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Shaheed_upton_bio_abstractThe Maldives – Reform Deferred?
Ahmed Shaheed & Jonathan Upton,
founding member of the pro-democracy
New Maldives faction,
Dr. Ahmed Shaheed is formerly the Minister of Foreign Affairs of the Republic of Maldives from 2005-2007. Dr Shaheed had been a member of the government since 1995 and was also a founding member of the pro-democracy one of the strongest voices for change and co-author of the Roadmap to Democracy. Frustrated at Government resistance to change, Dr. Shaheed resigned from office in August 2007. He has since become spokesman for the Opposition Alliance, a coalition of opposition groups promoting a change of government. Dr. Shaheed is a co-founder of the Open Society Association, an NGO that seeks to promote civic society in the Maldives. Formerly a teacher of Political Sciences, Shaheed has made a number of academic presentations on regional co-operation, national security, terrorism, and political developments in the Maldives.
Jonathan Upton is Managing Director of a UK consultancy specializing in political, social and cause related marketing, Jonathan was a senior UK Labour Party official during both the 1997 and 2001 general elections with responsibility for ensuring the overall effectiveness of the Party's organization at both headquarter and regional level. Since setting up TCC in 2001, he has worked with numerous membership organizations to improve the effectiveness of their campaigns and to enhance capacity building work with community leaders both within the UK and also in emergent democracies. He has collaborated with Dr Shaheed for a number of years on developing new approaches in the latter field, with a particular reference to Islam and democracy.
ABSTRACT - The Maldives is a small but strategically significant Islamic nation. At the
height of its recently instituted democratic reform programme, the country was seen as a model
for democratization of other Muslim countries. Optimism flowed from the publication of the
Government’s ‘Roadmap for Reform’, the ascendance of reformists within government, the
accession to human rights treaties and the tabling of a modern penal code which combined sharia
principles with international legal norms. The country seemed set to become a fusion of
moderate Islamic and democratic ideals.
However, tensions between tradition and modernity have not been resolved and there has been a rise in conservative and even fundamentalist values, including the only terrorist attack in the history of the country. The Government response of emergency rule, mass detention of political opponents, and a slowdown of the reform agenda, has exacerbated the problem. Some are questioning the compatibility of democratic values and Islam.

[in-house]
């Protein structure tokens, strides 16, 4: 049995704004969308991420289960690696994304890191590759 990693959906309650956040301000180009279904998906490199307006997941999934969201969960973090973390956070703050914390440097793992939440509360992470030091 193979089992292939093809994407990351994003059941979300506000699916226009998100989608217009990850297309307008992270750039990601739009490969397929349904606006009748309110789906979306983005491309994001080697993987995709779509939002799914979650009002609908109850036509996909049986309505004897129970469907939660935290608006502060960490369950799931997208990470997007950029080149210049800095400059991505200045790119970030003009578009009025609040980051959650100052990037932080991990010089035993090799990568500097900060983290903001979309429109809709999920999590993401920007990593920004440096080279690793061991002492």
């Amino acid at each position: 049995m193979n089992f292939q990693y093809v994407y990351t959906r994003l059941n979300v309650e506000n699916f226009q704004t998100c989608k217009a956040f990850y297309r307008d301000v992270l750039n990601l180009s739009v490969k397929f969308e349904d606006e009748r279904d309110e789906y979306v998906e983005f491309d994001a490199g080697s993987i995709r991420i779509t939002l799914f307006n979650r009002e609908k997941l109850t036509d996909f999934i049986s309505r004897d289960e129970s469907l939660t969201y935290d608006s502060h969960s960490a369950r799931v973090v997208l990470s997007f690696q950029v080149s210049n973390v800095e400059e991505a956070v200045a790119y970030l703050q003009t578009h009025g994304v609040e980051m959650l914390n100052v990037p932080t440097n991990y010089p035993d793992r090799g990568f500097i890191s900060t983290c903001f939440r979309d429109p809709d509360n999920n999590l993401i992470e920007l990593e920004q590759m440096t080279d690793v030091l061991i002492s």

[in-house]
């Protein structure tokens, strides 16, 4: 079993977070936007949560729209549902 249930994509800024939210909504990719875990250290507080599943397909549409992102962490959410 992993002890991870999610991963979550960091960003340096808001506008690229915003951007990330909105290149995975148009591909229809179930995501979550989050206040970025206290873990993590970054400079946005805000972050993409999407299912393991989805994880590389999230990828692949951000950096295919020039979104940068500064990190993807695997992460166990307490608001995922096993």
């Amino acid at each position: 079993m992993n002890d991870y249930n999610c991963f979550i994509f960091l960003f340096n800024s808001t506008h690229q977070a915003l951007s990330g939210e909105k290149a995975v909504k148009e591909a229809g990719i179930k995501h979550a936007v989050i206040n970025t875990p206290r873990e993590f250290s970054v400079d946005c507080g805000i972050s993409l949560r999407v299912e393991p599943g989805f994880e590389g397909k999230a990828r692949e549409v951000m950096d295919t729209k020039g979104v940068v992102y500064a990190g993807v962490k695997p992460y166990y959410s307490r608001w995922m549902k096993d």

The lines in this duel between tradition and modernity are not clearly drawn. Except for the religious conservative Adalat Party, none of the other parties have any clear or coherent ideology or program. The emerging political dividing line is simply support or opposition to the continuation of the current regime. Extremist views benefit from this apparent lack of choice.
A 2004 NDI study identified numerous challenges that must be addressed for the Maldives to make a transition to pluralistic democracy. Although political parties have been allowed, other recommendations have been largely ignored. It is evident that the Maldives cannot progress towards a smooth and sustainable democratic transition without addressing those challenges.
If democracy is to flourish, the November presidential elections must be free and fair. Political parties must develop political agendas based on distinctive values. The situation requires a robust democratic arena that will enable consensus and coalition-building to take place. This nascent democracy will need a broad-based government to guide it through its infant steps. International pressure has played a crucial role in pushing a closed society to open up political space. That pressure must be sustained. But hitherto underdeveloped pro-democracy forces must also be encouraged to forge a viable indigenous democratic fabric with a uniquely Islamic hue. There is still a chance that religious conservatives and secular liberals will be able to achieve a sustainable balance in a Muslim society. But the political future is delicately poised and by no means certain.
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